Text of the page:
Land of Fire and Ice Cream
- An epic boys’ adventure in Västmanland
If you like vast forests, making fires, swimming in lakes, rural living and plenty of history, Västmanland is the place you need to keep in mind for your next trip. Dutch writer Marco Barneveld visited this delightful part of Sweden on an adventure with his three sons, and on the way discovered why this region could be considered the ‘cradle’ of his country’s Golden Age.
Text and photo: Marco Barnevald
The coals are glowing red. We are wearing thick gloves and holding a thin, iron rod above the near-white flames of the fire. Bhodin (age 9) holds out his arm towards the fire. “Wow, that’s hot Dad!” He’s quite right. Whenever I get too near the fire the hairs on my arm get singed. “Now you can take it out,” says Jussi Hynynen, the blacksmith who is instructing us on how to forge iron the old-fashioned way. “The iron is bright orange, now it’s easy to forge.” Bhodin, Bosse (7), Owen (13) and I (Marco, 45) pull our iron rods out of the fire. We beat the end of the rod again and again with a hammer, dull thuds on the metal, sparks flying off, until a point is formed. “Stop forging the iron when it has stopped glowing orange,” insists Jussi. “If you forge at too low a temperature, you’ll beat tension into the metal. Then when the iron gets hard, such as by quickly immersing it in cold water, it can tear or even shatter. Just place the rod back in the fire until it starts to glow orange, then you can continue forging it.”
We are in the the blacksmith's shop in Jussi’s garden, around 5 km from Kungsör, in the southern part of the central Swedish county of Västmanland, around one and a half hour by car from Stockholm. I have chosen this particular region of Sweden because it is the best place to have the ultimate boys’ holiday, and that is exactly what my sons and I are doing. The surrounding conifers and deciduous trees are blowing softly in the wind. The sun bathes Jussi’s characteristically red Swedish cottage in its light. A truly idyllic spot.
The entire county of Västmanland is certainly a stunning part of Sweden. All forest, dotted here and there with the kind of red, wooden country houses that Jussi lives in. A hundred years ago it looked completely different. Back then Västmanland had an almost moon-like landscape, dotted with the smoking chimneys of furnaces into which all the trees would disappear. Learning how to forge iron in Västmanland is therefore rather logical, as the region was once the epicentre of an area known as Bergslagen. Due to the large amount of mining that went on here, different laws applied in order to prevent conflict between farmers and miners. Here the ‘law of the mountain’ prevailed, which in Swedish is “Bergslagen”.
Mining here started in around the 10th century. Today there are only seven mines still in operation in Bergslagen, but in the past there were several thousand. They primarily produced iron, manganese, copper, silver, lead and zinc, but also cobalt, nickel, gold, selenium, bismuth, antimony, cerium, molybdenum, wolfram and mercury. The ground was, and is, full of riches.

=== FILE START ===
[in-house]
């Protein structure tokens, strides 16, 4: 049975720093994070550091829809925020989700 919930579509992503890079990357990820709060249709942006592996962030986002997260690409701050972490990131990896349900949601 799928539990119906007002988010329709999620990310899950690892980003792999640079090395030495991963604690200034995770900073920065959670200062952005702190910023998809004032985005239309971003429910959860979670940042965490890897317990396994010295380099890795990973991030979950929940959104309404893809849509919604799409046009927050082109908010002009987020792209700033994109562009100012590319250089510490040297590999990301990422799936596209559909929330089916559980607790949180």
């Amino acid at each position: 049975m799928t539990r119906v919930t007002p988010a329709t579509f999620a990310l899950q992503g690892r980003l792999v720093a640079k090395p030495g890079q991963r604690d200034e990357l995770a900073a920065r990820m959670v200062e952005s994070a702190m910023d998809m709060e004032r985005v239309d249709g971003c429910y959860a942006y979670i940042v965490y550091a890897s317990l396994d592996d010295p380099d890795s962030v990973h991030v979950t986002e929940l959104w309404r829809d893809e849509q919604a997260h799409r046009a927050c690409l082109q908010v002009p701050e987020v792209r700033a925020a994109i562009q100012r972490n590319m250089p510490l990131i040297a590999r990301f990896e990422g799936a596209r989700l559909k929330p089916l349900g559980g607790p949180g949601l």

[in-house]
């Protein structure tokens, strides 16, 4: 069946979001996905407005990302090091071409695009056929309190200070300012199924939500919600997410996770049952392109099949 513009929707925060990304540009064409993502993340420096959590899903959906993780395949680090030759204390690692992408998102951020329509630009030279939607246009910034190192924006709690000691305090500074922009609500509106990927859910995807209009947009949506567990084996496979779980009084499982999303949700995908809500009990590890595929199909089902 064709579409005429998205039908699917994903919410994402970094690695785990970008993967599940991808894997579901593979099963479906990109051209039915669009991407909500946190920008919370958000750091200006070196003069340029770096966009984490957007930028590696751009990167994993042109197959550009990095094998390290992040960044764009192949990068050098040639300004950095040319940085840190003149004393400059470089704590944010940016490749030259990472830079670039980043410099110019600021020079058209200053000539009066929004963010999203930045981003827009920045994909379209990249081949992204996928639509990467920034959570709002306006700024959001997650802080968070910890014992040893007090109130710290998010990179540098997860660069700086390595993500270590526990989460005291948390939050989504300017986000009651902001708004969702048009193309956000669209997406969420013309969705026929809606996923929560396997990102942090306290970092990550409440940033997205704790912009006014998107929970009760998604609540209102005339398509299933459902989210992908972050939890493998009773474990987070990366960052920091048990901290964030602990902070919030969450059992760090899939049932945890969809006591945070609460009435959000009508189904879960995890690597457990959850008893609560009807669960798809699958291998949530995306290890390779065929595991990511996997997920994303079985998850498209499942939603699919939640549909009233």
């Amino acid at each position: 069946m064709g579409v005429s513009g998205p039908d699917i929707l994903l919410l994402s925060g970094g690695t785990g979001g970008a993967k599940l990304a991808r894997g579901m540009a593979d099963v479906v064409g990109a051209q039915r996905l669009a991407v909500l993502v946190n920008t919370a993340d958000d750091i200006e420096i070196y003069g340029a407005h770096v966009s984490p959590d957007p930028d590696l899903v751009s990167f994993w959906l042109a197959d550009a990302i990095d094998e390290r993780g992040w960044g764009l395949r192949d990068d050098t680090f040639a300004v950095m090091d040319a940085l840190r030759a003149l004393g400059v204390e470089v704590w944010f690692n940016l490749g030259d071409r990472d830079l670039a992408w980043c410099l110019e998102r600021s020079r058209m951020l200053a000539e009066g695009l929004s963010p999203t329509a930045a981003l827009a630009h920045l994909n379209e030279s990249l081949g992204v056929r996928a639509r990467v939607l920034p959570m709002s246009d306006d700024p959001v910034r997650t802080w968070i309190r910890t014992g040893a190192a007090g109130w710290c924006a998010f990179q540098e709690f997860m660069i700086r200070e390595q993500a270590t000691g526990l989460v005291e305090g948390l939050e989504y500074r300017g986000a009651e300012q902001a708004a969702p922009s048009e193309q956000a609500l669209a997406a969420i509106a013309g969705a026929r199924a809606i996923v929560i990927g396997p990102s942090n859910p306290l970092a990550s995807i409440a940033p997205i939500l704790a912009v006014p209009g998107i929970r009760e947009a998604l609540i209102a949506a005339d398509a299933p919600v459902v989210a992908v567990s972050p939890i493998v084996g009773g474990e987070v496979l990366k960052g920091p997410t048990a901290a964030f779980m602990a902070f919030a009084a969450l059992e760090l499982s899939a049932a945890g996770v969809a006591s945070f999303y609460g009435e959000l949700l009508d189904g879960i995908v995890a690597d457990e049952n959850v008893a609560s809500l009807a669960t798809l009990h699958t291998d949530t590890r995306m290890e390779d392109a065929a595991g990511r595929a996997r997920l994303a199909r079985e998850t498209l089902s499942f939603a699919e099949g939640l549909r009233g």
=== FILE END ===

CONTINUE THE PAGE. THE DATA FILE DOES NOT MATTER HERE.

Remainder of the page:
Iron was the most prevalent however. And what do you need for iron extraction? A river to generate energy, ore deposits in the soil and forests for wood to keep the furnaces burning. Västmanland has all of this, and in abundance.
Dutch Golden Age
In the 17th century owners of the large estates in Bergslagen began to establish iron foundries. Organised immigration of smelters from Germany and Wallonia contributed to the improvement of the Swedish iron industry. Iron was sold by merchants all across Europe, and who were the greatest merchants in Europe at the time? The Dutch, of course.
You might even say that the Dutch Golden Age has its origins in this part of the world, as some of the Netherlands’ richest families during the Golden Age, invested heavily in the Swedish iron industry. Iron was used for many different things, but mostly for weapons: cannons, handheld firearms, swords, daggers, pikes and halberds. With weapons of course comes power, and one historian even claims that the colonisation of Asia and the Americas by Dutch and British trading companies was only possibly due to a handful of Swedish cannon foundries.
These cannons were sold in Amsterdam, where the Dutch East India Company bought vast amounts of them to plunder the world over. In which they succeeded rather well thanks to brutal power of the cannons made from Västmanland iron.
King of Sweden
The enormous manor house Färna Herrgård stands stately among the forests of Skinnskatteberg. Today this relic of the iron industry and its outbuildings are a stunning and very stylish hotel, where the classically furnished rooms ooze the wealth and opulence of the past in a contemporary fashion. Here is where the current King of Sweden stays during hunting season in between elk hunts. “Wow, Dad, try this,” cries Bosse as he passes me his bottle of rhubarb lemonade. It tastes incredible. “It’s made with rhubarb grown on our own estate,” says the waiter at the Färna Herrgård restaurant. “We also make our own ice cream with it,” which is immediately followed by the cry of “Dad, can we have some of that ice cream!” in unison.